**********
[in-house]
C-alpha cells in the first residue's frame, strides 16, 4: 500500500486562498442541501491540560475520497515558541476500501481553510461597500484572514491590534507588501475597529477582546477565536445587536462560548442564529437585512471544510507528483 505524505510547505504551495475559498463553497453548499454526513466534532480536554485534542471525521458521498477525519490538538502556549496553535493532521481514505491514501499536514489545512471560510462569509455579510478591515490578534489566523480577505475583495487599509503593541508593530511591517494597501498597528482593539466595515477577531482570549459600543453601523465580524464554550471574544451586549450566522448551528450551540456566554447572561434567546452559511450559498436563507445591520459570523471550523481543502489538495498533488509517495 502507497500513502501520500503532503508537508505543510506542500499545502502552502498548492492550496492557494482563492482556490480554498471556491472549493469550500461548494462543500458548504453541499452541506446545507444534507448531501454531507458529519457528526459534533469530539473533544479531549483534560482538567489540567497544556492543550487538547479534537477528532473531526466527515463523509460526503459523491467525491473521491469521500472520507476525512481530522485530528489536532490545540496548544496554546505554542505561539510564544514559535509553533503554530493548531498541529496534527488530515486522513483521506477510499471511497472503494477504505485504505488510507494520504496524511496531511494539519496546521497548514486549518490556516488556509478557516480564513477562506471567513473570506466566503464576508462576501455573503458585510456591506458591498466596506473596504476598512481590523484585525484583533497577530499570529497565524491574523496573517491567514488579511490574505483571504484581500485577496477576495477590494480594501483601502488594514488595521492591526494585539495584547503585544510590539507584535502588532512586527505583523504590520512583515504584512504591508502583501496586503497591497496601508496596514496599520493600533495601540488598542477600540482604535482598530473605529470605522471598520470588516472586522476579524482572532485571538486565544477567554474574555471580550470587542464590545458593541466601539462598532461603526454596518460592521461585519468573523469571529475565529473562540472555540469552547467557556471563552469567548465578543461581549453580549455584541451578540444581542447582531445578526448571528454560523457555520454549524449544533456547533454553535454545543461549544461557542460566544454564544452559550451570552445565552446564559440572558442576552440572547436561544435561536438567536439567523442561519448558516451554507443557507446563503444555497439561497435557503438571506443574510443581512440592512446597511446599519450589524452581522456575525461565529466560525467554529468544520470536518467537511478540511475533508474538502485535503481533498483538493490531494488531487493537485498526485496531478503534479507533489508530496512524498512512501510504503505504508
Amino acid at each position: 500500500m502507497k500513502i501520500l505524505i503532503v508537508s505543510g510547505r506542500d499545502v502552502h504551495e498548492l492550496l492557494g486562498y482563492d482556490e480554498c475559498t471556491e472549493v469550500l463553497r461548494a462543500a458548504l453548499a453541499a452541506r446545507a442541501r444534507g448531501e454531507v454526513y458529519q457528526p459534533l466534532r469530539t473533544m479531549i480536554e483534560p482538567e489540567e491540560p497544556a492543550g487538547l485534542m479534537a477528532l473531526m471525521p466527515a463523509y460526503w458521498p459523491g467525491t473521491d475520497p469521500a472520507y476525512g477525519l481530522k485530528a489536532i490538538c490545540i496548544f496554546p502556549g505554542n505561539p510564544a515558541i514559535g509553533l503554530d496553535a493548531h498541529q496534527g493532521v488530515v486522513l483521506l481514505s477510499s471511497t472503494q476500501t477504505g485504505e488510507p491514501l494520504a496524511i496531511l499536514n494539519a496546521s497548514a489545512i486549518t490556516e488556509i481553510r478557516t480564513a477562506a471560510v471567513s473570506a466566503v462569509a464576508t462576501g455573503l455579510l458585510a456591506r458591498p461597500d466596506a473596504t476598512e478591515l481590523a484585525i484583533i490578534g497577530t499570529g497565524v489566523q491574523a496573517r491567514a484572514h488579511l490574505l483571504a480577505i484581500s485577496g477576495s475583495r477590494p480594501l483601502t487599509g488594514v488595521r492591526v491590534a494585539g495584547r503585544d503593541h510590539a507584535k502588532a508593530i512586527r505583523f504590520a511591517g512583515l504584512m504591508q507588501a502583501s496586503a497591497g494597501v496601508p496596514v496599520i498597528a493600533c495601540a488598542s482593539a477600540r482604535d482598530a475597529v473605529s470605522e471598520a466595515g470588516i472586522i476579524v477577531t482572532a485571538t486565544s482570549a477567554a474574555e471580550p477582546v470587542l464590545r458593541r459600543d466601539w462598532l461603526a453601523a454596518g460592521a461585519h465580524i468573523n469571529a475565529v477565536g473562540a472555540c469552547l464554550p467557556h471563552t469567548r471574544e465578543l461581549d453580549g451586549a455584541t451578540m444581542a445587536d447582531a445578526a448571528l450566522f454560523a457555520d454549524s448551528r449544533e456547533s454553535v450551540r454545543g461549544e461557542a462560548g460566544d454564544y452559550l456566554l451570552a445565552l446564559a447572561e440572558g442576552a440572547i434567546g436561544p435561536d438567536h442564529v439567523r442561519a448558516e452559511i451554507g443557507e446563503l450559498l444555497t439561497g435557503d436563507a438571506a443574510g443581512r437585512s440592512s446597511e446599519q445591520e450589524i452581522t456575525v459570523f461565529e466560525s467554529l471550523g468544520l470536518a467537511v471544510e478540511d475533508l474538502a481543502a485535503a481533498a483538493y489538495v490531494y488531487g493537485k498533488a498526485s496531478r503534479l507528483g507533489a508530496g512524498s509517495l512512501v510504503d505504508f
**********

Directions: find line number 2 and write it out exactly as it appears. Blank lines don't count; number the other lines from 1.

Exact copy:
C-alpha cells in the first residue's frame, strides 16, 4: 500500500486562498442541501491540560475520497515558541476500501481553510461597500484572514491590534507588501475597529477582546477565536445587536462560548442564529437585512471544510507528483 505524505510547505504551495475559498463553497453548499454526513466534532480536554485534542471525521458521498477525519490538538502556549496553535493532521481514505491514501499536514489545512471560510462569509455579510478591515490578534489566523480577505475583495487599509503593541508593530511591517494597501498597528482593539466595515477577531482570549459600543453601523465580524464554550471574544451586549450566522448551528450551540456566554447572561434567546452559511450559498436563507445591520459570523471550523481543502489538495498533488509517495 502507497500513502501520500503532503508537508505543510506542500499545502502552502498548492492550496492557494482563492482556490480554498471556491472549493469550500461548494462543500458548504453541499452541506446545507444534507448531501454531507458529519457528526459534533469530539473533544479531549483534560482538567489540567497544556492543550487538547479534537477528532473531526466527515463523509460526503459523491467525491473521491469521500472520507476525512481530522485530528489536532490545540496548544496554546505554542505561539510564544514559535509553533503554530493548531498541529496534527488530515486522513483521506477510499471511497472503494477504505485504505488510507494520504496524511496531511494539519496546521497548514486549518490556516488556509478557516480564513477562506471567513473570506466566503464576508462576501455573503458585510456591506458591498466596506473596504476598512481590523484585525484583533497577530499570529497565524491574523496573517491567514488579511490574505483571504484581500485577496477576495477590494480594501483601502488594514488595521492591526494585539495584547503585544510590539507584535502588532512586527505583523504590520512583515504584512504591508502583501496586503497591497496601508496596514496599520493600533495601540488598542477600540482604535482598530473605529470605522471598520470588516472586522476579524482572532485571538486565544477567554474574555471580550470587542464590545458593541466601539462598532461603526454596518460592521461585519468573523469571529475565529473562540472555540469552547467557556471563552469567548465578543461581549453580549455584541451578540444581542447582531445578526448571528454560523457555520454549524449544533456547533454553535454545543461549544461557542460566544454564544452559550451570552445565552446564559440572558442576552440572547436561544435561536438567536439567523442561519448558516451554507443557507446563503444555497439561497435557503438571506443574510443581512440592512446597511446599519450589524452581522456575525461565529466560525467554529468544520470536518467537511478540511475533508474538502485535503481533498483538493490531494488531487493537485498526485496531478503534479507533489508530496512524498512512501510504503505504508